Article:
Australia has, with one exception, never seriously contemplated the question of nuclear power generation. Abundant, easily accessible coal reserves have rendered economic imperatives redundant, and the ability of anti-nuclear campaigners to stoke public fear has killed debate in political circles. The federal Labor Party's 2011 policy platform expressly forbids "the establishment of nuclear power plants and other stages of the nuclear fuel cycle", and though the Liberal Party's thinking on the matter is more agnostic, the only senior to have seriously embraced the idea of a domestic nuclear power industry was Robert Menzies. In the early 1960s, the then-prime minister proposed building a reactor at Jervis Bay on the NSW south coast to produce weapons-grade plutonium as well as electricity for the NSW grid. But the enthusiasm of his successors for the plan waned, especially after it was revealed that electricity generated there would be twice the price of coal-fired power.
Now, the South Australian premier, Labor's Jay Weatherill, says he wants a debate on establishing a nuclear power industry in his state, and in coming days he is expected to announce the terms of reference for a royal commission to examine all of the practical financial and ethical issues involved. "I have in the past been opposed to nuclear power, all elements of it," he said on Sunday. "I now have an open mind. The question is whether we should deepen our involvement for our benefit".
Mr Weatherill's exploration of the nuclear option may be remarkable from a political perspective, but not from an economic or environmental standpoint. SA has large coal reserves, but these deposits are made up mostly of low grade lignite, which is highly polluting when burned and largely unsuited to power generation in a carbon-constrained world. More fundamentally, South Australia has a shrinking economic base, with automotive manufacture due to end in 2017, and the outlook for naval shipbuilding uncertain at best. Mr Weatherill, who has spoken of the state's "genteel decline", believes establishing a nuclear industry will foster jobs and investment, and that it will help position the state to meet its future obligations regarding cuts in greenhouse gas emissions. A testament to the premier's enthusiasm is that the prospect of the state serving as a storage facility for nuclear waste has also been mooted for investigation by the royal commission.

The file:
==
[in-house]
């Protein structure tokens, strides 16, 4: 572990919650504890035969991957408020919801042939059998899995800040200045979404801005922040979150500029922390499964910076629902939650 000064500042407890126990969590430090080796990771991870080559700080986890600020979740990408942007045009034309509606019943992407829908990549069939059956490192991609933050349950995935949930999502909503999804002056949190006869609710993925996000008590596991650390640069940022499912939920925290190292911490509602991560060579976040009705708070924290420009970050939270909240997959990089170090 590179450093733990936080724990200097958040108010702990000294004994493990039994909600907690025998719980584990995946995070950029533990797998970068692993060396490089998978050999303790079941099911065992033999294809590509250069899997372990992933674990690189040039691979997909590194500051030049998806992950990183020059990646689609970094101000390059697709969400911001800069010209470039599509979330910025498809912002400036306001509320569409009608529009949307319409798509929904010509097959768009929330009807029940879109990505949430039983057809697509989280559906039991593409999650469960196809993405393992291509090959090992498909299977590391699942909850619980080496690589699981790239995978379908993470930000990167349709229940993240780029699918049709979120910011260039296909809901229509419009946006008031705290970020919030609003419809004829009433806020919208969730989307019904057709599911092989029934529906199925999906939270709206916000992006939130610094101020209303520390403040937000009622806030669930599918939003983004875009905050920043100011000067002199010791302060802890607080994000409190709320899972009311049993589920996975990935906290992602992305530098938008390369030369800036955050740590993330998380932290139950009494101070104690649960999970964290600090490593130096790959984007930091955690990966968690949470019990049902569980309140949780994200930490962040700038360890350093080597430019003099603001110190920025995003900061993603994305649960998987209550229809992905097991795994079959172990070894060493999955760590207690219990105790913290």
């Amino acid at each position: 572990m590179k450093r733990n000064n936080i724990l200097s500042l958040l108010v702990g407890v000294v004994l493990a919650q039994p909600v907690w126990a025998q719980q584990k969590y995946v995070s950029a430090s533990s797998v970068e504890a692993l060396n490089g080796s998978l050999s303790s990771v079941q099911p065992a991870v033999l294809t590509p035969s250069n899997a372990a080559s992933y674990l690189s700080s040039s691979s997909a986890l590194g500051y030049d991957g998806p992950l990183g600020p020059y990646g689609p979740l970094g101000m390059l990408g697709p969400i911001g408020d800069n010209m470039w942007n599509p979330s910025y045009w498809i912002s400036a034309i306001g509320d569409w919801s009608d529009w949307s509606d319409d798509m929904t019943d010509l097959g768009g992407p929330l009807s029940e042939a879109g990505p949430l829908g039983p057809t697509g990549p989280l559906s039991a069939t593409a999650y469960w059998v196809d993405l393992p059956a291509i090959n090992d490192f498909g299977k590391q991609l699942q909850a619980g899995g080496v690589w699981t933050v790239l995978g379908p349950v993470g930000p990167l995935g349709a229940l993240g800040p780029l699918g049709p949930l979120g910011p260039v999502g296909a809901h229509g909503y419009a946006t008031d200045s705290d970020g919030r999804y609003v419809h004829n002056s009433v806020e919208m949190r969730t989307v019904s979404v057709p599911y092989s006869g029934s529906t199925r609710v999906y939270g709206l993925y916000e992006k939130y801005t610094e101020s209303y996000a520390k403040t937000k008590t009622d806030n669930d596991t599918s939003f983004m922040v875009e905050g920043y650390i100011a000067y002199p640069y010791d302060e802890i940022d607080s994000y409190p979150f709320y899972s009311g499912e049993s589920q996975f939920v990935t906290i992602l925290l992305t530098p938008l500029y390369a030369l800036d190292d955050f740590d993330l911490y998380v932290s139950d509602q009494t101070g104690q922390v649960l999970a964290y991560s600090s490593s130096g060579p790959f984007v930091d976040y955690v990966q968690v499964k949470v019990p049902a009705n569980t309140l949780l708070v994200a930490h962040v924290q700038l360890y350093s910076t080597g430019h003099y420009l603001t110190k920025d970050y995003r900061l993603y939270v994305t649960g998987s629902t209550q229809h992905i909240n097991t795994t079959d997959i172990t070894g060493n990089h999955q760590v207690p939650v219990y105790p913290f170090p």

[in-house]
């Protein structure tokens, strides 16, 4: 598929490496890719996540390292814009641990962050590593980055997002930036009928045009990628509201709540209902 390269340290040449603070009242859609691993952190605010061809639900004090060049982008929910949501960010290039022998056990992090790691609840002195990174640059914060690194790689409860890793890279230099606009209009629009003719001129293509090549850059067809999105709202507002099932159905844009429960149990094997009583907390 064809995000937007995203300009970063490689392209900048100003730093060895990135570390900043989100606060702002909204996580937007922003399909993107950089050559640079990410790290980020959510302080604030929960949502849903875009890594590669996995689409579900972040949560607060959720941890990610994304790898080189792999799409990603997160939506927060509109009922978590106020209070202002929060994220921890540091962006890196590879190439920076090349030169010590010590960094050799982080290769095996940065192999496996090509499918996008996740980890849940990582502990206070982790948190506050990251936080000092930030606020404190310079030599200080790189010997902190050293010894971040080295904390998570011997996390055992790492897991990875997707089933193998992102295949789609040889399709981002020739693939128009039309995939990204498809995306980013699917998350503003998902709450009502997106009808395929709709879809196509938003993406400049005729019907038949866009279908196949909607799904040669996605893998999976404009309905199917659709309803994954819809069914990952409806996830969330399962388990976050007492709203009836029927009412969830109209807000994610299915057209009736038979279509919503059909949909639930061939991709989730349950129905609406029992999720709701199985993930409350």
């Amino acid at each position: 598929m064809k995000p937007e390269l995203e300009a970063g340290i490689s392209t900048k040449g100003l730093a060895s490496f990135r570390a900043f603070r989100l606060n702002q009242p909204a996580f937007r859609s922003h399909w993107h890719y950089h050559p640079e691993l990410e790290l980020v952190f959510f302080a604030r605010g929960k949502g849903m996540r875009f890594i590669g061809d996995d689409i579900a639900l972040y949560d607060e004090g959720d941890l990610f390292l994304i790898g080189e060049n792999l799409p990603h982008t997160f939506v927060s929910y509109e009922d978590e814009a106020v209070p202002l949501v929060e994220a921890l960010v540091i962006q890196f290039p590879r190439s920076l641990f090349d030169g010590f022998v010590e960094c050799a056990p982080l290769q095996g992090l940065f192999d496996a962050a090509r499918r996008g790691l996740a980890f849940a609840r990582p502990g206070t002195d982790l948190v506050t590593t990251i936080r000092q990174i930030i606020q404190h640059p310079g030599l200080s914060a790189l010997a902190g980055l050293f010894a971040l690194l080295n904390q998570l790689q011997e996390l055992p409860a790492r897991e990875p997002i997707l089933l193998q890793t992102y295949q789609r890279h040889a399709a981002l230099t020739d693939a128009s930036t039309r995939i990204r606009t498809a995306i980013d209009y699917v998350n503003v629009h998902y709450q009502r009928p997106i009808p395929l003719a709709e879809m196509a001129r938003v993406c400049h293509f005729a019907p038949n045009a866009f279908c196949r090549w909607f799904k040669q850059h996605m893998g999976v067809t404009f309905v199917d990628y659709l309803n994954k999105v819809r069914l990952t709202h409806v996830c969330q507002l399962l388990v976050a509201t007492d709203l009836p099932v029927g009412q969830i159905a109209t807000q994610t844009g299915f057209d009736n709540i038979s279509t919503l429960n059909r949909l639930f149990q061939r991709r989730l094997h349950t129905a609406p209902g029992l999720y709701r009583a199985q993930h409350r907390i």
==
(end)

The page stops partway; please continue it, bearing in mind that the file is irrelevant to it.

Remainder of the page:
To what extent South Australia's long-term prosperity would be enhanced by the development of a nuclear industry – comprising mining, enrichment, energy and storage – will be the royal commission's chief objective. The viability of an industry likely to require significant underwriting by the state will also come under close scrutiny. Critics of Mr Weatherill's plan have already suggested the benefits of adding value to the state's uranium exports will be insubstantial given that the much heralded global renaissance in nuclear power has yet to eventuate and that there is a global oversupply of enrichment capacity. Given previous public opposition to a low-level waste dump in South Australia, critics also argue that storing international high-level waste will never pass the pub test.
There is much fear-mongering and insinuation bruited about the nuclear power industry – much of it based on accidents like Chernobyl and Fukushima. There are assertions that the negligible greenhouse gas emissions of nuclear reactors are outweighed by those released in their construction and in the mining of uranium, and that renewable wind and solar power is "cleaner, cheaper and safer". In fact, the number of fatalities associated with nuclear reactor accidents stands favourable comparison with those that have occurred during the mining and burning of coal. And while the price of wind and solar power technology is dropping, the frequently remote location of arrays and turbines means these renewables will long or always struggle to match the cost competitiveness of nuclear power.
Mr Weatherill will be vilified by environmentalists and some on his own side of politics for daring to overturn long-standing Labor policy. However, SA's deteriorating economic landscape (as well as the relative paucity of its mineral resources) demand bold thinking. Whatever its drawbacks, nuclear power has the capacity not just to boost SA's economy and technological capacity but to deliver an environmental dividend as well.